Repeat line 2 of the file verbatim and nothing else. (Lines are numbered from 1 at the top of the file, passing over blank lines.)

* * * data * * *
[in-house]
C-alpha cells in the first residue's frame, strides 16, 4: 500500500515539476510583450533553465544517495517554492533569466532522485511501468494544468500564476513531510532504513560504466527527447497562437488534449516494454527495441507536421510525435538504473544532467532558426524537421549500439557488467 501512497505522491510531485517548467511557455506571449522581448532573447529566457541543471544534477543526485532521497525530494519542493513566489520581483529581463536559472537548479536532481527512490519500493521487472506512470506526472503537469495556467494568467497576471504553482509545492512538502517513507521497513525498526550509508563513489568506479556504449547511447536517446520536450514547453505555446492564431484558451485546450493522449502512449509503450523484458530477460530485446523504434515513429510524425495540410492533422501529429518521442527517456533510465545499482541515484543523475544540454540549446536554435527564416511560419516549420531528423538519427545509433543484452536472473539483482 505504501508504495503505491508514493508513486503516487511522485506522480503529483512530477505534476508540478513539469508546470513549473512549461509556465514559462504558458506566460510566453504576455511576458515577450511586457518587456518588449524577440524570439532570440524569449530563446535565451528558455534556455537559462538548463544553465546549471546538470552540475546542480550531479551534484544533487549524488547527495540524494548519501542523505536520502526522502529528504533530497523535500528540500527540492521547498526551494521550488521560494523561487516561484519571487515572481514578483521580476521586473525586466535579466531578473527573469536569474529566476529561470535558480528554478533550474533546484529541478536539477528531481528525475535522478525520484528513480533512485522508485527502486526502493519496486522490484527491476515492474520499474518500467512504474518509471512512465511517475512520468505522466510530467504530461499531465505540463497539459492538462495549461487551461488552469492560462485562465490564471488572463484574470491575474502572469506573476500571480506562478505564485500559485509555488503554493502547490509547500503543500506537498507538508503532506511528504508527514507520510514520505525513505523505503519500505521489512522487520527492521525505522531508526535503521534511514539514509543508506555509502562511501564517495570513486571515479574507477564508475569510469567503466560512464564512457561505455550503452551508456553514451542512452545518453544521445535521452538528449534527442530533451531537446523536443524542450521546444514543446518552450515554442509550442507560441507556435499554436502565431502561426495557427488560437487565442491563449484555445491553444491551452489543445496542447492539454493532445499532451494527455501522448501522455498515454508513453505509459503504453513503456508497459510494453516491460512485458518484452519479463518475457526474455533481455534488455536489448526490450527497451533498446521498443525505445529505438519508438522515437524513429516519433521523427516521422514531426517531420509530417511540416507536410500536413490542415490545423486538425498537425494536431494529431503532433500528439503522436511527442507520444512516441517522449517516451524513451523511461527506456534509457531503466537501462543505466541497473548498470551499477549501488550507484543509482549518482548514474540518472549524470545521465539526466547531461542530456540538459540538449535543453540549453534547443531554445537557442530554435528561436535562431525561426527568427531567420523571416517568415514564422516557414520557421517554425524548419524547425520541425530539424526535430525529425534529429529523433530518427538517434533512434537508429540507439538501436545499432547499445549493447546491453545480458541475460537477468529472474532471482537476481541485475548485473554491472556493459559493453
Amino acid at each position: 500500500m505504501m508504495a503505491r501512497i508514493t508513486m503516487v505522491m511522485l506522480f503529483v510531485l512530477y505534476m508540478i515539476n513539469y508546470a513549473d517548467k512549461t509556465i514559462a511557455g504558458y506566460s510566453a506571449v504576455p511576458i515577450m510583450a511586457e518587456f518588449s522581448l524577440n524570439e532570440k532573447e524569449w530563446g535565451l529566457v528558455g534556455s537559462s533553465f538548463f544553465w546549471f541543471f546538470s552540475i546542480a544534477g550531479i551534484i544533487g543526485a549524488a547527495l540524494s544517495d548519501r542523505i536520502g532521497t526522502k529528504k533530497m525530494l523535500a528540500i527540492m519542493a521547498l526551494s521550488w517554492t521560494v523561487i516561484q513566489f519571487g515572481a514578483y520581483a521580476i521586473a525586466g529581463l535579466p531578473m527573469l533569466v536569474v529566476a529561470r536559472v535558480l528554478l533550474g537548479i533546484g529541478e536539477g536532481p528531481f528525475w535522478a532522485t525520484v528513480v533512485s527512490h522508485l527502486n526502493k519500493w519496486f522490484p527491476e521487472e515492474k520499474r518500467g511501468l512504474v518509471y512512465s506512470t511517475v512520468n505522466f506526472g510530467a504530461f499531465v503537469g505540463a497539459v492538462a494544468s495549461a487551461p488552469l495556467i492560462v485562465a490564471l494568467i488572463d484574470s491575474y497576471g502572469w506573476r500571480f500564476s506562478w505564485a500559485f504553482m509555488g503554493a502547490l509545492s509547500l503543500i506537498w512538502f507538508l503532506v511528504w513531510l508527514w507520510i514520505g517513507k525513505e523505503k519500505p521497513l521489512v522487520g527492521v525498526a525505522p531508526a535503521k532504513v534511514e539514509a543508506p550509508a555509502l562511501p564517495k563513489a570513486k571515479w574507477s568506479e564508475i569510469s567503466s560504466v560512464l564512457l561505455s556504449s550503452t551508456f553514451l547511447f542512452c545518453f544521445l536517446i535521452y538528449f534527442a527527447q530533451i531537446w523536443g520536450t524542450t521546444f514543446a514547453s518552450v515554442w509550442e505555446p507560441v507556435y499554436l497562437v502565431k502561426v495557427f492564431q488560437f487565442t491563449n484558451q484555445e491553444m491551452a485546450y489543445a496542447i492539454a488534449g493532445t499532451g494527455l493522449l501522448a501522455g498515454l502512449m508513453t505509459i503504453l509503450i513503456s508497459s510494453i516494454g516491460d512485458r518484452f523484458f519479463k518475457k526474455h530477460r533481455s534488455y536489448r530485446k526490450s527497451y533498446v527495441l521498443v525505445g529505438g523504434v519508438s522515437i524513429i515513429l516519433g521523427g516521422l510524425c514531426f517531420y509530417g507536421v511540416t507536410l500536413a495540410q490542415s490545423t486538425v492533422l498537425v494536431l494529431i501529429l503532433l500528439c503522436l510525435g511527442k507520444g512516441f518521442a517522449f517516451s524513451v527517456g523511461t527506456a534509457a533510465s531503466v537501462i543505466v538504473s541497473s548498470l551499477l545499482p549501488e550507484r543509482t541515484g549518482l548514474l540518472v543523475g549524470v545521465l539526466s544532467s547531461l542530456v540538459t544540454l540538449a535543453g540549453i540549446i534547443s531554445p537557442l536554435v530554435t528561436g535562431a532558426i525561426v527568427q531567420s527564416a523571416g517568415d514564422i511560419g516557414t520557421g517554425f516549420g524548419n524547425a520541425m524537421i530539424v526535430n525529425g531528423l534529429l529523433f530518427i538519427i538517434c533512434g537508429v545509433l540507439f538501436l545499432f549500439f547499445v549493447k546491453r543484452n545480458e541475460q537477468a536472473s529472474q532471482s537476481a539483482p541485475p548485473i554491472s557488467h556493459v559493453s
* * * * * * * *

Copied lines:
C-alpha cells in the first residue's frame, strides 16, 4: 500500500515539476510583450533553465544517495517554492533569466532522485511501468494544468500564476513531510532504513560504466527527447497562437488534449516494454527495441507536421510525435538504473544532467532558426524537421549500439557488467 501512497505522491510531485517548467511557455506571449522581448532573447529566457541543471544534477543526485532521497525530494519542493513566489520581483529581463536559472537548479536532481527512490519500493521487472506512470506526472503537469495556467494568467497576471504553482509545492512538502517513507521497513525498526550509508563513489568506479556504449547511447536517446520536450514547453505555446492564431484558451485546450493522449502512449509503450523484458530477460530485446523504434515513429510524425495540410492533422501529429518521442527517456533510465545499482541515484543523475544540454540549446536554435527564416511560419516549420531528423538519427545509433543484452536472473539483482 505504501508504495503505491508514493508513486503516487511522485506522480503529483512530477505534476508540478513539469508546470513549473512549461509556465514559462504558458506566460510566453504576455511576458515577450511586457518587456518588449524577440524570439532570440524569449530563446535565451528558455534556455537559462538548463544553465546549471546538470552540475546542480550531479551534484544533487549524488547527495540524494548519501542523505536520502526522502529528504533530497523535500528540500527540492521547498526551494521550488521560494523561487516561484519571487515572481514578483521580476521586473525586466535579466531578473527573469536569474529566476529561470535558480528554478533550474533546484529541478536539477528531481528525475535522478525520484528513480533512485522508485527502486526502493519496486522490484527491476515492474520499474518500467512504474518509471512512465511517475512520468505522466510530467504530461499531465505540463497539459492538462495549461487551461488552469492560462485562465490564471488572463484574470491575474502572469506573476500571480506562478505564485500559485509555488503554493502547490509547500503543500506537498507538508503532506511528504508527514507520510514520505525513505523505503519500505521489512522487520527492521525505522531508526535503521534511514539514509543508506555509502562511501564517495570513486571515479574507477564508475569510469567503466560512464564512457561505455550503452551508456553514451542512452545518453544521445535521452538528449534527442530533451531537446523536443524542450521546444514543446518552450515554442509550442507560441507556435499554436502565431502561426495557427488560437487565442491563449484555445491553444491551452489543445496542447492539454493532445499532451494527455501522448501522455498515454508513453505509459503504453513503456508497459510494453516491460512485458518484452519479463518475457526474455533481455534488455536489448526490450527497451533498446521498443525505445529505438519508438522515437524513429516519433521523427516521422514531426517531420509530417511540416507536410500536413490542415490545423486538425498537425494536431494529431503532433500528439503522436511527442507520444512516441517522449517516451524513451523511461527506456534509457531503466537501462543505466541497473548498470551499477549501488550507484543509482549518482548514474540518472549524470545521465539526466547531461542530456540538459540538449535543453540549453534547443531554445537557442530554435528561436535562431525561426527568427531567420523571416517568415514564422516557414520557421517554425524548419524547425520541425530539424526535430525529425534529429529523433530518427538517434533512434537508429540507439538501436545499432547499445549493447546491453545480458541475460537477468529472474532471482537476481541485475548485473554491472556493459559493453